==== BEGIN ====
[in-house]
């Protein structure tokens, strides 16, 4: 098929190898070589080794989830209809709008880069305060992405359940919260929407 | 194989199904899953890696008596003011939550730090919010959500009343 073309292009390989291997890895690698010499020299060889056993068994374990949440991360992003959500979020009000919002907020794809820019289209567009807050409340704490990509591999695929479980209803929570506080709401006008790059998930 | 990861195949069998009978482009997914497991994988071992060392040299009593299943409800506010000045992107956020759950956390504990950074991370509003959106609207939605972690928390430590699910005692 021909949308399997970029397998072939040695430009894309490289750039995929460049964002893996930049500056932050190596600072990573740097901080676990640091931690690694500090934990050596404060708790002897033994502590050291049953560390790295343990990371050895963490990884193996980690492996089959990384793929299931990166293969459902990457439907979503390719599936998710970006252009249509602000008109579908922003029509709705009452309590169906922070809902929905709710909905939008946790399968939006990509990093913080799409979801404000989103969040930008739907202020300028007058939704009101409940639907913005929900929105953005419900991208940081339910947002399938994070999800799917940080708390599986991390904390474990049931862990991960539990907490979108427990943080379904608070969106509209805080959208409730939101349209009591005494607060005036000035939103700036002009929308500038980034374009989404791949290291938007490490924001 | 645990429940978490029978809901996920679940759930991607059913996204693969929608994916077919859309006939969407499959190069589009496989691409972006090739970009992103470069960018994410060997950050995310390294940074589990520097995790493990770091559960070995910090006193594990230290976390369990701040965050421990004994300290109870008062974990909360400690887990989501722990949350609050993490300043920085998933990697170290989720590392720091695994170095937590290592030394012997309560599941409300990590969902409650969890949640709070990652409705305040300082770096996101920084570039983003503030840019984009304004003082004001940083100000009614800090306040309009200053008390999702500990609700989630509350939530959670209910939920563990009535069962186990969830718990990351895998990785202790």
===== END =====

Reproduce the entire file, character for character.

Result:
[in-house]
């Protein structure tokens, strides 16, 4: 098929190898070589080794989830209809709008880069305060992405359940919260929407 | 194989199904899953890696008596003011939550730090919010959500009343 073309292009390989291997890895690698010499020299060889056993068994374990949440991360992003959500979020009000919002907020794809820019289209567009807050409340704490990509591999695929479980209803929570506080709401006008790059998930 | 990861195949069998009978482009997914497991994988071992060392040299009593299943409800506010000045992107956020759950956390504990950074991370509003959106609207939605972690928390430590699910005692 021909949308399997970029397998072939040695430009894309490289750039995929460049964002893996930049500056932050190596600072990573740097901080676990640091931690690694500090934990050596404060708790002897033994502590050291049953560390790295343990990371050895963490990884193996980690492996089959990384793929299931990166293969459902990457439907979503390719599936998710970006252009249509602000008109579908922003029509709705009452309590169906922070809902929905709710909905939008946790399968939006990509990093913080799409979801404000989103969040930008739907202020300028007058939704009101409940639907913005929900929105953005419900991208940081339910947002399938994070999800799917940080708390599986991390904390474990049931862990991960539990907490979108427990943080379904608070969106509209805080959208409730939101349209009591005494607060005036000035939103700036002009929308500038980034374009989404791949290291938007490490924001 | 645990429940978490029978809901996920679940759930991607059913996204693969929608994916077919859309006939969407499959190069589009496989691409972006090739970009992103470069960018994410060997950050995310390294940074589990520097995790493990770091559960070995910090006193594990230290976390369990701040965050421990004994300290109870008062974990909360400690887990989501722990949350609050993490300043920085998933990697170290989720590392720091695994170095937590290592030394012997309560599941409300990590969902409650969890949640709070990652409705305040300082770096996101920084570039983003503030840019984009304004003082004001940083100000009614800090306040309009200053008390999702500990609700989630509350939530959670209910939920563990009535069962186990969830718990990351895998990785202790």